An order granting summary judgment should be entered when the moving party has sustained the burden of demonstrating the absence of a genuine issue of material fact viewing the evidence in the light most favorable to the opposing party. Adickes v. Kress & Co., 398 U.S. 144, 157, 90 S.Ct. 1598, 1608, 26 L.Ed.2d 142 (1970); Morrison v. Washington County, 700 F.2d 678, 682 (11th Cir.), cert. denied, 464 U.S. 864, 104 S.Ct. 195, 78 L.Ed.2d 171 (1983); F.R.Civ.P. 56(c). This court uses the same legal standards when independently reviewing the district court's order granting summary judgment. Thrasher v. State Farm Fire and Casualty Co., 734 F.2d 637, 638 (11th Cir.1984), Morrison, 700 F.2d at 682. Reasonable doubts as to the facts should be resolved in favor of the nonmoving party. Thrasher, 734 F.2d at 639 (citation omitted). Furthermore, the court should deny summary judgment if reasonable minds could differ on the factual inferences drawn from the undisputed facts. Id. (citations omitted). In light of the record before us, we conclude that the district court erred in granting summary judgment on the basis of apparent authority.


Under Georgia law, apparent authority of an agent is created as to a third person by a course of dealing and conduct of the principal which, reasonably interpreted, induces the third person to believe that the agent has certain authority. Home Materials, Inc. v. Auto Owners Insurance Co., 250 Ga. 599, 601, 300 S.E.2d 139, 141 (Ga.1983). A principal will be estopped from denying the agent's authority if a third person has relied upon the apparent authority conferred upon the agent by the principal. Id. at 142. It is insufficient, as a matter of law, to find that an agency relationship exists when the evidence shows either that an agency was assumed, or that an inference was drawn based on a purported agent's actions. Hinely v. Barrow, 313 S.E.2d 739, 741 (Ga.Ct.App.1984) (citations omitted).

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In the face of this record, we have no recourse but to vacate the summary judgment order and remand for further proceedings. There is nothing in the record indicating that McDonald knew Davis could accept monies in trust for BWAC. Apparent agency cannot be created unless the record establishes that BWAC, by its course of dealings or conduct, held Davis out to be its agent for receipt of payments and that McDonald relied on this representation. This record reveals that a clause in the Retail Installment Contract entered into by Davis and McDonald expressly states to the contrary. The pertinent clause set forth that Davis was not an agent of BWAC for the purposes of receipt of payment and purchaser McDonald was to bear all responsibility for payments reaching BWAC. This, of course, is contrary to the clause in the Retail Financing Agreement entered into by Davis and BWAC that seemed to expressly authorize Davis to receive payment in trust for BWAC. However, the two clauses may not be totally inconsistent. BWAC may have authorized Davis to accept some funds on its behalf but not others. The record is silent in this regard. Although appellees urge us to uphold the summary judgment on the ground that actual agency existed, the record is not developed to the point that we can rule on this point as a matter of law. There are simply too many voids in the facts.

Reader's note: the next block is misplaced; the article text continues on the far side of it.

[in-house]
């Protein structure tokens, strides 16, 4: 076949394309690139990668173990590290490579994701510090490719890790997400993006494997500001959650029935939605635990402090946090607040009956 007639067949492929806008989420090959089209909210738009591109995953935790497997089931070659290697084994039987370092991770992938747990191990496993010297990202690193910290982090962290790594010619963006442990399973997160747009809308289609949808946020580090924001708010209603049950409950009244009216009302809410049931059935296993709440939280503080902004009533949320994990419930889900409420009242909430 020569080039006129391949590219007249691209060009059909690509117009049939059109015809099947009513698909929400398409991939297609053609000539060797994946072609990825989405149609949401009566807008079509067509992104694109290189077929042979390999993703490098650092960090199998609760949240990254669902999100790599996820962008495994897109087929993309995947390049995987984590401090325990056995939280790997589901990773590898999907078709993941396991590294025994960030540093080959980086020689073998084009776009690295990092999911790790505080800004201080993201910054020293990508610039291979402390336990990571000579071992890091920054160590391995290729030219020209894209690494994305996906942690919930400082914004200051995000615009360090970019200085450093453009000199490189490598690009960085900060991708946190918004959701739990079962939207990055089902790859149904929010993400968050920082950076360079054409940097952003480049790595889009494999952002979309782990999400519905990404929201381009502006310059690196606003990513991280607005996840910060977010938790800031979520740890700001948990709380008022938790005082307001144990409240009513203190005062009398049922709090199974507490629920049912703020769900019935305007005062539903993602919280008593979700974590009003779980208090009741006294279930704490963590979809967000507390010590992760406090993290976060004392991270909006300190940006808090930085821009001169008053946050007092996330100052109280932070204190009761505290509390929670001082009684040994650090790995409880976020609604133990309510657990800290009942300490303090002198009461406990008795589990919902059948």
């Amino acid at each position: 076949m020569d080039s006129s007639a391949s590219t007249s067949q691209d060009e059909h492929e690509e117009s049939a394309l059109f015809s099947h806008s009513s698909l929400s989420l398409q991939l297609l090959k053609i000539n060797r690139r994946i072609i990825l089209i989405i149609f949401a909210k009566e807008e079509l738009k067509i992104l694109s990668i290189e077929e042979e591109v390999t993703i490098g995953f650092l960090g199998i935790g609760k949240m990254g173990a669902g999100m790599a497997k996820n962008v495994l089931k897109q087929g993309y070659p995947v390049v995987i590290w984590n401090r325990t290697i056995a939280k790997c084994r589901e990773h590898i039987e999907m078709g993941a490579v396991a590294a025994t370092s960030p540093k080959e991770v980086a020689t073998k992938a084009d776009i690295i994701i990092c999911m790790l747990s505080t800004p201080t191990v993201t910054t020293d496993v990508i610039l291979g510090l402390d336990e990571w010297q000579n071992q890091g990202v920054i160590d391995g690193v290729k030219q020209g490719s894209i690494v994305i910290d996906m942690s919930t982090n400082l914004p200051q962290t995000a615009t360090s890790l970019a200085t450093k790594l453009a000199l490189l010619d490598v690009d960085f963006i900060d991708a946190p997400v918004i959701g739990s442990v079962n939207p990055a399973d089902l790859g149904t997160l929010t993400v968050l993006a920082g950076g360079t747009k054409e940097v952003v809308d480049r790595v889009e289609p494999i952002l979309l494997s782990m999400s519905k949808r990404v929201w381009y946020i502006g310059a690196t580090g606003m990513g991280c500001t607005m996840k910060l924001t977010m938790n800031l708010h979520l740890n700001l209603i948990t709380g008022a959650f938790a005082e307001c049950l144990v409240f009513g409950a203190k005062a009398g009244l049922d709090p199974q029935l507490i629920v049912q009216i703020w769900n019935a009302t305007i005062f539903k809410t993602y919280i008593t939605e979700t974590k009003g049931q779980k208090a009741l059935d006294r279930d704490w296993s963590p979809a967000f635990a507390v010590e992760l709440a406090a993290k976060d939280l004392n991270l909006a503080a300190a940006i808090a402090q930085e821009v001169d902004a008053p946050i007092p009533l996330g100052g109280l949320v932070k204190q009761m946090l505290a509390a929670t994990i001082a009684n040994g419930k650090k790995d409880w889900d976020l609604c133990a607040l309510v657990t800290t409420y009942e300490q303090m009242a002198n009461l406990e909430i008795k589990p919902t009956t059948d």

There is nothing in the record to show whether McDonald made payments to Davis prior to issuing the check on February 13, 1981. It appears that the check remitted by McDonald to Davis in the amount of $74,462.55 represents a total payoff of the debt owed on the Retail Installment Contract. Counsel in their briefs and arguments made vague references to some other possible payments on this contract but the record reveals nothing as to any made prior to the payoff of February 13, 1981. McDonald may have had earlier dealings with Davis but we know nothing. McDonald may have known of other customers making payments to BWAC through Davis but again no information is revealed. McDonald may have assumed or inferred that Davis was authorized to accept payment but such assumptions or inferences are insufficient to establish an apparent agency relationship. Hinely, 313 S.E.2d at 741. This record simply fails to establish any course of conduct upon which to bottom apparent agency or any knowledge to McDonald of such dealing.


Concluding that there is no record support for the theory relied upon by the district court and that no viable alternative is available, we vacate the order granting summary judgment in favor of McDonald and remand for further proceedings. Because the order granting the FmHA priority in the security interest on the farm equipment in question is contingent upon the outcome on remand the order granting declaratory relief in favor of the United States must be vacated.



For the foregoing reasons, the decision of the district court is AFFIRMED in part, REVERSED in part and REMANDED to the district court.


George D. Warthen Bank is a nominal party acting merely as a depository for the funds and as such must remain until the issues are finally resolved


We affirm the district court's order granting summary judgment in favor of Bryan and the Board of Commissioners. Appellants claim that the clerk was negligent in filing the termination statement signed by Davis on behalf of BWAC has no foundation and is frivolous. We find no law that imposes a duty on a court clerk to establish a signatory's authority